Final Exam Solution

A 2 points show that w r x y z dv z d r x

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Unformatted text preview: lit S into two surfaces Sa and Sb . The boundaries ∂Sa and ∂Sb coincide but they are oriented in the opposite directions. S ∇ × F · dS = Sa ∇ × F · dS + Sb ∇ × F · dS ∂ Sa F · ds + ∂ Sb F · ds, ∂ Sa F · ds − ∂ Sa F · ds = = using Stokes’ theorem = 0. (b) (5 points) Prove that S ∇ ×F · dS = 0 with the help of Gauss’ divergence theorem. Solution: Let G = ∇ × F . Then ∇ · G = ∇ · ∇ × F = 0 (true for any C 2 F ). By divergence theorem, S ∇ × F · dS = S G · dS = interior of S = 0 dV interior of S = 0. ∇ · G dV Math 3010 Final Exam - Page 11 of 14 Dec. 8, 2012 8. Proof of Gauss’ divergence theorem Let W = {(x, y, z ) | (x, y ) ∈ D, γ1 (x, y ) z γ2 (x, y )} where D is an elementary region in R2 . Let ∂W be the closed surface bounding W with outward orientation. We can split ∂W into six surfaces, ∂W = S1 + S2 + · · · + S6 where S1 is the bottom surface (which satisﬁes z = γ1 (x, y )), S2 is the top surface (which satisﬁes z = γ2 (x, y )) and Si for i = 3, . . . , 6 are the sides (in any order). Let F (x, y, z ) = (P (x, y, z ) , Q (x, y, z ) , R (x, y, z )) where P , Q, and R be smooth scalarvalued functions on W . (a) (2 points) Show that W ∂ R (x, y, z ) dV = ∂z D [R (x, y, γ2 (x, y )) − R (x, y, γ1 (x, y ))] dA. Solution: Refer to textbook or lecture notes. (b) (2 points) Show that Si ˆ R (x, y, z ) k · dS = 0 for i = 3, 4, 5 and 6. (c) (3 points) Show that S1 ˆ R (x, y, z ) k · dS = − (d) (3 points) Show...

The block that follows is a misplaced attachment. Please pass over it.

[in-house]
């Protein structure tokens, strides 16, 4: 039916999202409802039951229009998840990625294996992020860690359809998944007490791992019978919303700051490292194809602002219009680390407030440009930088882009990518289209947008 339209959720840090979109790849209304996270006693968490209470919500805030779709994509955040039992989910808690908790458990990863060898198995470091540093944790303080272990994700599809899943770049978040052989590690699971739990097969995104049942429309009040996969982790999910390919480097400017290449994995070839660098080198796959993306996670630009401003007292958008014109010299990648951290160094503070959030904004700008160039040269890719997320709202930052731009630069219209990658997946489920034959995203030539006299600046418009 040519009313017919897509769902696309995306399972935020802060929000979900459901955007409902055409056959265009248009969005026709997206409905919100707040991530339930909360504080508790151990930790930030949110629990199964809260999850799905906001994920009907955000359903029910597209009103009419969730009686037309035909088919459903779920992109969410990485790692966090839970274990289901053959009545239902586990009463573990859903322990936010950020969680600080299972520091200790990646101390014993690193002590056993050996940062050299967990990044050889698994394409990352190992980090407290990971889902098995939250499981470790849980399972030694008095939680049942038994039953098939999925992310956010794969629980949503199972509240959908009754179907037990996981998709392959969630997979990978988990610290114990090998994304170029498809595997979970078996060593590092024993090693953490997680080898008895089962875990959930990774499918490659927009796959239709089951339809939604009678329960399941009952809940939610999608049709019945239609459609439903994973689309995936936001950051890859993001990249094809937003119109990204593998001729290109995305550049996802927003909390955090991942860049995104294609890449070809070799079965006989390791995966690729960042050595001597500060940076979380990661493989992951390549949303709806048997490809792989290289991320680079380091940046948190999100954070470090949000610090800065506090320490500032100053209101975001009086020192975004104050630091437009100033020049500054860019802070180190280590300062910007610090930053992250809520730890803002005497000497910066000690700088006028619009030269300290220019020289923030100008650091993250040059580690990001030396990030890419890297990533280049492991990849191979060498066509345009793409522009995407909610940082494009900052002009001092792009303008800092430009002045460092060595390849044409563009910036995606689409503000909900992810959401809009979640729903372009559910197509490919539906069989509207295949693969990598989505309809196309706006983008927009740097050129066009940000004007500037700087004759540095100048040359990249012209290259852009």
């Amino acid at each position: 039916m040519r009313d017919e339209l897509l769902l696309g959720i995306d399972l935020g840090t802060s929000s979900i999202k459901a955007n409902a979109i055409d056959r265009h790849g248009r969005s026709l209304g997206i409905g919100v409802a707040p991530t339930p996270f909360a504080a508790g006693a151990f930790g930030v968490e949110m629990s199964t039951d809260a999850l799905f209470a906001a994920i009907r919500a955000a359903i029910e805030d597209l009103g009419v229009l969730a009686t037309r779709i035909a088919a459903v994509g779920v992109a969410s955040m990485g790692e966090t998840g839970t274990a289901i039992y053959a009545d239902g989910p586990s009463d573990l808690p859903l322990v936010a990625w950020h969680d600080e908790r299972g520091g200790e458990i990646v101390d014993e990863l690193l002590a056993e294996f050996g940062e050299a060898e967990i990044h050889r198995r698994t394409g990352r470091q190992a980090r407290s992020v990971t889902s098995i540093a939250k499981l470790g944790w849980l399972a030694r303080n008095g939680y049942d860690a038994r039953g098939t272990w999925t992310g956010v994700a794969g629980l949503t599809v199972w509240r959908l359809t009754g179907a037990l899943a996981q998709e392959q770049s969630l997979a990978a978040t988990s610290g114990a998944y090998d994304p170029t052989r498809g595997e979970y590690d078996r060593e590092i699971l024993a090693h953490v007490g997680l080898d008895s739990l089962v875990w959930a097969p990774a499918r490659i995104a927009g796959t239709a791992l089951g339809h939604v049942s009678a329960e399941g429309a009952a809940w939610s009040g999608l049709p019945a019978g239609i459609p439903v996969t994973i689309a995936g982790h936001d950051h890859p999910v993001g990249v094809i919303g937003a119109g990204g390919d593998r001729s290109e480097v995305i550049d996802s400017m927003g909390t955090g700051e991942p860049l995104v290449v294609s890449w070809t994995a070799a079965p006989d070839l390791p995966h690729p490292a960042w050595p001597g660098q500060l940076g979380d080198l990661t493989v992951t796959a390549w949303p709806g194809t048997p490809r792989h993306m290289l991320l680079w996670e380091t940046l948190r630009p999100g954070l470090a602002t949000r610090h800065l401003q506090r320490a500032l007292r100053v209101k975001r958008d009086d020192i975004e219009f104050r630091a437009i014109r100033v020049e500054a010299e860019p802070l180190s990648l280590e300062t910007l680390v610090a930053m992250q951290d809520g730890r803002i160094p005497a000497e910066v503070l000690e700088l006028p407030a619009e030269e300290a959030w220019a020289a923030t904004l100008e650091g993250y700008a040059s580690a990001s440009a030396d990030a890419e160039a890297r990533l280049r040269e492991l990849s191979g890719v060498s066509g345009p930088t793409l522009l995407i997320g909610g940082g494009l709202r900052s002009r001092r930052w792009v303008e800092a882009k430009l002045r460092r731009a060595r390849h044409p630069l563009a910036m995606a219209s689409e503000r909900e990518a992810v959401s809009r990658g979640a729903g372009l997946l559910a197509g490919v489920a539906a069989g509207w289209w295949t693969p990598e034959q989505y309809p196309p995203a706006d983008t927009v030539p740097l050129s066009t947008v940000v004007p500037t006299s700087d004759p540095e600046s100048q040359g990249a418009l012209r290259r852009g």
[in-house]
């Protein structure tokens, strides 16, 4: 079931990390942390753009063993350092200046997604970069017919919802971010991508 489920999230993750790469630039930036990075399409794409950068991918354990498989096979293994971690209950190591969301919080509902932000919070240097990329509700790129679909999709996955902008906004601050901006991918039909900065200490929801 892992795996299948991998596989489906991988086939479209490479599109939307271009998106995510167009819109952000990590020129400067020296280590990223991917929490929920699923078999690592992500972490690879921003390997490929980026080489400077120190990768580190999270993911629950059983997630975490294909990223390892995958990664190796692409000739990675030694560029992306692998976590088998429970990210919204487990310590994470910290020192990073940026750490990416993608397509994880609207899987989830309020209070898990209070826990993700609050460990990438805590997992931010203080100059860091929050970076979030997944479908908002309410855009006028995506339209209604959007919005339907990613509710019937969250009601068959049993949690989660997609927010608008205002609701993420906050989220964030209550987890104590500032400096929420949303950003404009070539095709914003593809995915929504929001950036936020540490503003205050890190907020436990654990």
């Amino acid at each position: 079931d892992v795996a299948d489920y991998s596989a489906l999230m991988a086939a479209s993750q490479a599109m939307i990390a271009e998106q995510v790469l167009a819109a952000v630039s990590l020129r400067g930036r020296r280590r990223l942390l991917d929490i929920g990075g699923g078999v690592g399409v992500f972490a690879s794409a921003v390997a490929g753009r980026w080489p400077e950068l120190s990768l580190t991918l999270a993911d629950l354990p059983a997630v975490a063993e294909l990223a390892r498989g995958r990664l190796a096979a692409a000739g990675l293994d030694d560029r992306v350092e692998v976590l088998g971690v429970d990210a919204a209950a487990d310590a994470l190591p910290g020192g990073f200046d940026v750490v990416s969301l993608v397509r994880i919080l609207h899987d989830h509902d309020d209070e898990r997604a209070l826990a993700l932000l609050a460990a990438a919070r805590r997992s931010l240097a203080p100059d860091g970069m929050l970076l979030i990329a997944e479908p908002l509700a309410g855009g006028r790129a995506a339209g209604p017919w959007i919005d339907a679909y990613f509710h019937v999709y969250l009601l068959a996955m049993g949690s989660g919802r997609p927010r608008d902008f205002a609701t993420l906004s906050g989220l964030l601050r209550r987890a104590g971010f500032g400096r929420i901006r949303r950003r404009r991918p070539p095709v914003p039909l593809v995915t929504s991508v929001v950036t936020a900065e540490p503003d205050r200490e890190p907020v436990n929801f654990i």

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This note was uploaded on 01/19/2014 for the course MATH 3010 taught by Professor Magpantay during the Winter '13 term at York University.

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